Pleasantly surprised by her surroundings, Friedland settled down in Tel Aviv, started a family, carved out a name for herself as a dancer and in 2001, seamlessly transitioned to choreography and the role of dance architect.
“When I started creating, I was starting from zero,” Friedland says. “I had to go inside, dig deep and find out what my dance is. This is my thing and these are my ideas. I take the layers from the library in my mind and when I start to work physically, they come out in stories. I’m communicating through dance.”
In her current pieces, she hopes to convey the multi-faceted, complications of womanhood via Red, and the personal boundaries, lack of boundaries, country boundaries, layers of archeology and history built up over time via Borders.
Do the inherently female-centric DDC themes present a problem for the company’s sole male dancer Oren Lazovski? Au contraire. Lazovski says with each role he gains fresh perspective he can take beyond the stage.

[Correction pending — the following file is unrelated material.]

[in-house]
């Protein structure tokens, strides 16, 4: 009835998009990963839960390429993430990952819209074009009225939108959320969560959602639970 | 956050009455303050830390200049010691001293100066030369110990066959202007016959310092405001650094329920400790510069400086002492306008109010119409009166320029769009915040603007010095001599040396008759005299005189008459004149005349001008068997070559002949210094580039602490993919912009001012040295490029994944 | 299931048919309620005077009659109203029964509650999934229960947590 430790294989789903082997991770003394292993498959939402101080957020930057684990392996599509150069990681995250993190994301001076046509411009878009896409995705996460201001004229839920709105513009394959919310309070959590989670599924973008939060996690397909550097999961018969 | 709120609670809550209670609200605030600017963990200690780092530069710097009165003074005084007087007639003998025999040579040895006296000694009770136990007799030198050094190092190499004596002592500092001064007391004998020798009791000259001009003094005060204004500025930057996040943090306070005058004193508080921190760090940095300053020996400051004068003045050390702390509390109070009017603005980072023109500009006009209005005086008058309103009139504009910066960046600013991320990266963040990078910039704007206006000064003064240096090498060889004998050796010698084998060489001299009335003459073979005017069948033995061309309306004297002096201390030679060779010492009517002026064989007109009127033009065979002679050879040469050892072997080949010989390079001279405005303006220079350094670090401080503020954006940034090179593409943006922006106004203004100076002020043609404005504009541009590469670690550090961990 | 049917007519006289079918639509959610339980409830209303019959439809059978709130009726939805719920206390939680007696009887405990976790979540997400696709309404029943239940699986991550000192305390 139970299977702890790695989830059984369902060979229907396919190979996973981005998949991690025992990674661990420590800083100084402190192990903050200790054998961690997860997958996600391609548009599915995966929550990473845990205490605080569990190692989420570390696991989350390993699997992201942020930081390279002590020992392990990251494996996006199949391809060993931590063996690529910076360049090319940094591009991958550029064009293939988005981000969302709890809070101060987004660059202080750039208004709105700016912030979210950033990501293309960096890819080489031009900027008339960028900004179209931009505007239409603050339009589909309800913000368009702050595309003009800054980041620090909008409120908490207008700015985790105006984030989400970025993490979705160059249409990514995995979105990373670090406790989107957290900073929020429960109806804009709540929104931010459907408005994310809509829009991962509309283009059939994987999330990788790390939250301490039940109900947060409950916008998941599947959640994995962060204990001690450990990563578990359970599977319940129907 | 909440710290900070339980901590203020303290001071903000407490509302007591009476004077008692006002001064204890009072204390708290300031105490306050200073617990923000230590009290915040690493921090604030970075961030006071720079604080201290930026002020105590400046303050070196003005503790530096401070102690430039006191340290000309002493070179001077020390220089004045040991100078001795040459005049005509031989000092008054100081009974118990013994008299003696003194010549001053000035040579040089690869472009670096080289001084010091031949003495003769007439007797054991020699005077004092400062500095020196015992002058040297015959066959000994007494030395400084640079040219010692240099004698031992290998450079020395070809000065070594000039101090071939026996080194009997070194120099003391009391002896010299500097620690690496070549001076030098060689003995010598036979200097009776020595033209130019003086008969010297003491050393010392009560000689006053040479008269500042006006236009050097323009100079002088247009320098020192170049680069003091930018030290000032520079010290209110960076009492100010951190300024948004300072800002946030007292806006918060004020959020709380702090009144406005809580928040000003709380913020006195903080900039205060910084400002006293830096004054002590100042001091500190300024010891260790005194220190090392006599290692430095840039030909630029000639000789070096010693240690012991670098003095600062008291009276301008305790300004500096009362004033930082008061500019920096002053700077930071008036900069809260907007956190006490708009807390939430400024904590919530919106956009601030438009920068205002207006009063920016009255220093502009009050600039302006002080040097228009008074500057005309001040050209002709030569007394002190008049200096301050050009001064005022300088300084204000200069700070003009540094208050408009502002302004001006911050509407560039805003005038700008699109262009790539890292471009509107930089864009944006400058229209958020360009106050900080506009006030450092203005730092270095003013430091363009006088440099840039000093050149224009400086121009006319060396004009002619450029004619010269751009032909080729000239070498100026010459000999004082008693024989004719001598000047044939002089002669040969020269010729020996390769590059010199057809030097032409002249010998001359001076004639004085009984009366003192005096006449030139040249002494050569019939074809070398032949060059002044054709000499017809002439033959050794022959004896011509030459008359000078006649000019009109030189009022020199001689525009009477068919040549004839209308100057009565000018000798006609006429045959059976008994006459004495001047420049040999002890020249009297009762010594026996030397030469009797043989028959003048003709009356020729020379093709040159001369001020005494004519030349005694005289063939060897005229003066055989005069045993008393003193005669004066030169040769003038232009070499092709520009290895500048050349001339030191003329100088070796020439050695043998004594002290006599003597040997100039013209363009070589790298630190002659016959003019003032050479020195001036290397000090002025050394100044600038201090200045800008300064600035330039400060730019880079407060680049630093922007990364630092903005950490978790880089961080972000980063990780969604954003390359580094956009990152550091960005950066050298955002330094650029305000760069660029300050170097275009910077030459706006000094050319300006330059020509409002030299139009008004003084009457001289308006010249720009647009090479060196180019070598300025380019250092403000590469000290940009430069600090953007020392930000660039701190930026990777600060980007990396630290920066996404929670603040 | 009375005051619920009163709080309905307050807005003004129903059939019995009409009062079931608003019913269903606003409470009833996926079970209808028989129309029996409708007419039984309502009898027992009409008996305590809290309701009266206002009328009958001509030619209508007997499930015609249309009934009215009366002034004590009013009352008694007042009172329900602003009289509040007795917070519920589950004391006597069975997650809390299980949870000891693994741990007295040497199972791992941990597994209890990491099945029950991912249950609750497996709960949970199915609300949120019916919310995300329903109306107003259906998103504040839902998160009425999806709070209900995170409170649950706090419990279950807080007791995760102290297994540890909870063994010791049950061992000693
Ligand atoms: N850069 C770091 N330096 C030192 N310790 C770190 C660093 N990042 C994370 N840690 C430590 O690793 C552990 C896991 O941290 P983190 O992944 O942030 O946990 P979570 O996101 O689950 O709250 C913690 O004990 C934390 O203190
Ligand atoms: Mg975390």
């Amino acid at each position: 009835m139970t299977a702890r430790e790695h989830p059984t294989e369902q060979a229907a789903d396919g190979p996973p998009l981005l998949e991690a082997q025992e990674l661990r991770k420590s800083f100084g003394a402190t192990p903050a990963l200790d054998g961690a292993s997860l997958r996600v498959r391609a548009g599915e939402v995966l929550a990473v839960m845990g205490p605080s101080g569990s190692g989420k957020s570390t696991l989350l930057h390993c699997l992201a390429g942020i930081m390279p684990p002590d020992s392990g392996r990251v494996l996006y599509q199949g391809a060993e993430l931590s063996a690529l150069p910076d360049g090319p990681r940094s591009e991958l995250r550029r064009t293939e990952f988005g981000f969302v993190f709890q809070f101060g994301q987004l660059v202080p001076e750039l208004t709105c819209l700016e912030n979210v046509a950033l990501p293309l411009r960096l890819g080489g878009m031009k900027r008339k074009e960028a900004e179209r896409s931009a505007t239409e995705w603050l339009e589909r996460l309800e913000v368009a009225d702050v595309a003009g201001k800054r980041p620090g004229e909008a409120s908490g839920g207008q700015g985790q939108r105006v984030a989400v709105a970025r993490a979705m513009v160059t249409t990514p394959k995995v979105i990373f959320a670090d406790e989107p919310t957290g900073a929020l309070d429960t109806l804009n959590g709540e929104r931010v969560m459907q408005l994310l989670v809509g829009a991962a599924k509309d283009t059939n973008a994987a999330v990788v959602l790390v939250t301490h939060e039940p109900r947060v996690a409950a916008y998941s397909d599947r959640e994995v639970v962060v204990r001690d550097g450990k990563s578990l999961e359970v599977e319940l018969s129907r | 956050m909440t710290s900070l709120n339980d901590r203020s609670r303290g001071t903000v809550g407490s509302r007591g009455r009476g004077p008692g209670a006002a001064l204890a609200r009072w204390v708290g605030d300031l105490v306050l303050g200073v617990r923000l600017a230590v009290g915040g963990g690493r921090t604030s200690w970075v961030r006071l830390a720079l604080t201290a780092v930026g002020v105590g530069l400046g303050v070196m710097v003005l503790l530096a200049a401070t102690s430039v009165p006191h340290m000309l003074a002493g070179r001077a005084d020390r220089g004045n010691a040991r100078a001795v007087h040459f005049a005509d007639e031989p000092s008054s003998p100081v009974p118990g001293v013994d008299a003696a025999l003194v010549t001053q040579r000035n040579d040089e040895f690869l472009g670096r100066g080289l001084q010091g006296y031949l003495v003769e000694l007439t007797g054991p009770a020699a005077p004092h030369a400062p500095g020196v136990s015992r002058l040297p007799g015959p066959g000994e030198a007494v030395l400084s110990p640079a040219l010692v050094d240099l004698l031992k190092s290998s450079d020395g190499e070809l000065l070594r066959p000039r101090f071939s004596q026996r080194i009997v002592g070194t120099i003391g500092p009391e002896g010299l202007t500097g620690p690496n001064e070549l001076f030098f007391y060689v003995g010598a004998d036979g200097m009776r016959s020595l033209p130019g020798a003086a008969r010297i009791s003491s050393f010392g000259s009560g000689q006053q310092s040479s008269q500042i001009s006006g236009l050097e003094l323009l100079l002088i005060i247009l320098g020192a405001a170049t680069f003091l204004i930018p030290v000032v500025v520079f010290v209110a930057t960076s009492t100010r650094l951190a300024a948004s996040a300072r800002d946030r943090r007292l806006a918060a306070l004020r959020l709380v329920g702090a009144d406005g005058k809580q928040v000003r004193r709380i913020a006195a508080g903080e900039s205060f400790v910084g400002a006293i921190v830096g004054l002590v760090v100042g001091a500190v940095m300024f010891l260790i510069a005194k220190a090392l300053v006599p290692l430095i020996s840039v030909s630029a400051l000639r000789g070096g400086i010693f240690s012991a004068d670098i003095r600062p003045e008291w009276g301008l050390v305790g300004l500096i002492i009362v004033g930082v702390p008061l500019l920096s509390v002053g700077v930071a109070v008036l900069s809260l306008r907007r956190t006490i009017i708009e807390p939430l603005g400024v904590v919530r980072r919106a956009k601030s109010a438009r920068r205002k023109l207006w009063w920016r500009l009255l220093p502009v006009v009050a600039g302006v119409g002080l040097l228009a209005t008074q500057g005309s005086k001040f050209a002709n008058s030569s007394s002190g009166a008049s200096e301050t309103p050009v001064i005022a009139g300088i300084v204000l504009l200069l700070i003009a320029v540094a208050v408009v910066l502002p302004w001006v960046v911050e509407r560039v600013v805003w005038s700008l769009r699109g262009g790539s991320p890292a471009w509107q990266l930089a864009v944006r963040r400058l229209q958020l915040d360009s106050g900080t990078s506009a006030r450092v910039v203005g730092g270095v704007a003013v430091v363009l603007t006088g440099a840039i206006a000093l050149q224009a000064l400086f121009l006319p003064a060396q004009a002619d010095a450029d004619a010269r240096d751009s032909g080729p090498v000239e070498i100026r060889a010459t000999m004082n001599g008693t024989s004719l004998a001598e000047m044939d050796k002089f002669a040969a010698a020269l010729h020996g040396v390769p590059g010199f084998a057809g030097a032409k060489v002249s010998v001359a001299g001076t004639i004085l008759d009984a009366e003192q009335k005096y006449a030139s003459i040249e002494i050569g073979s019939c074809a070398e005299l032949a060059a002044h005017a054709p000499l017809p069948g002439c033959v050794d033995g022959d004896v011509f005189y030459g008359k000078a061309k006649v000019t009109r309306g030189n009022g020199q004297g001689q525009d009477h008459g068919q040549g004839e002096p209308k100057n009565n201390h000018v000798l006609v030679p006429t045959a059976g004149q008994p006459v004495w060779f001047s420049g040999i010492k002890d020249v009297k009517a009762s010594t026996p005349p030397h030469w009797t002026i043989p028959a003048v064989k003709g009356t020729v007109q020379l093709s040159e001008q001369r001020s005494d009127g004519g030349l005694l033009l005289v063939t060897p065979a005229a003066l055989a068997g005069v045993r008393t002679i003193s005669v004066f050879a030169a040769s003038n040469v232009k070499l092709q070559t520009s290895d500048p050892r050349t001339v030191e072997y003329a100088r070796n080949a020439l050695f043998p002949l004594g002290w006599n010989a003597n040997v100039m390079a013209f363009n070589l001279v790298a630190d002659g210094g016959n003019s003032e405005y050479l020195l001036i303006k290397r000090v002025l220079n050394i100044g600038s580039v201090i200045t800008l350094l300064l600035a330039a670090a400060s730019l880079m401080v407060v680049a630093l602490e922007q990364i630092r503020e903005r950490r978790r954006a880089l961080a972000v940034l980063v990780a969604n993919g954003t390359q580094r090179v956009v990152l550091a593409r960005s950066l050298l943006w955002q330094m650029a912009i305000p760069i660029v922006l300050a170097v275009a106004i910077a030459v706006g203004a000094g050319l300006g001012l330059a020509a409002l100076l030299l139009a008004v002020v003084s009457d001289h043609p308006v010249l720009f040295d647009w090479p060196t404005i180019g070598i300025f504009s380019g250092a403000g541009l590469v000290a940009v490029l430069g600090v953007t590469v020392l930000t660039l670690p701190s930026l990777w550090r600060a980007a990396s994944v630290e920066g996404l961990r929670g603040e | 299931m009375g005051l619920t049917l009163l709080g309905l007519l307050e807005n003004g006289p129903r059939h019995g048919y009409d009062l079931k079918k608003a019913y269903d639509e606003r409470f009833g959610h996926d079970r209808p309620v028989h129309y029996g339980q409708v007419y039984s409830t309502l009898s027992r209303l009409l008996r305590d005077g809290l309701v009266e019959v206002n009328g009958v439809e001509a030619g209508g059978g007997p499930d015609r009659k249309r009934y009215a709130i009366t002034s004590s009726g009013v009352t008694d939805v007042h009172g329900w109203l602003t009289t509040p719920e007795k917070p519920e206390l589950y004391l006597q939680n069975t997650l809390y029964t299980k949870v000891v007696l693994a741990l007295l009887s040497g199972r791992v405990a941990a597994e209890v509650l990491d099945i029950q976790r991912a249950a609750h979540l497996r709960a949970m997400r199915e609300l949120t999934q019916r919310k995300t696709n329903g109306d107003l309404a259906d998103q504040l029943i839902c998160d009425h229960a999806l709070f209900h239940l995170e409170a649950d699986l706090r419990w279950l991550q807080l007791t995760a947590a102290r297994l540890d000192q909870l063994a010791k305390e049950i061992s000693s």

“I go from being a manly, ancient Greek and Roman figure in Borders to acting as a man relative to women in Red. Macho, Tango, a duet, active, passive. My role varies. In general, though, it’s a nice feeling being around four beautiful girls,” Lazovski tells ISRAEL21c.
Is he excited about New York? “Of course! It’s the Big Apple. It’s one of the major dance centers in the world and the possibility and chance of performing in Alvin Ailey’s studios… it’s like a dream come true for me,” he gushes.
Friedland shares the sentiment, holding out high hopes for the DDC debut in New York. “This will really put us onto the mainstream circuit,” she confides. “New York was exactly what I needed and it gives me the opportunity to cut to the chase. I’ve always known somewhere Americans have to see my work. This is it!”
The 92nd Street Harkness Dance Festival runs from February 8th through March 12th with Dance Drama Company performances starting February 15th.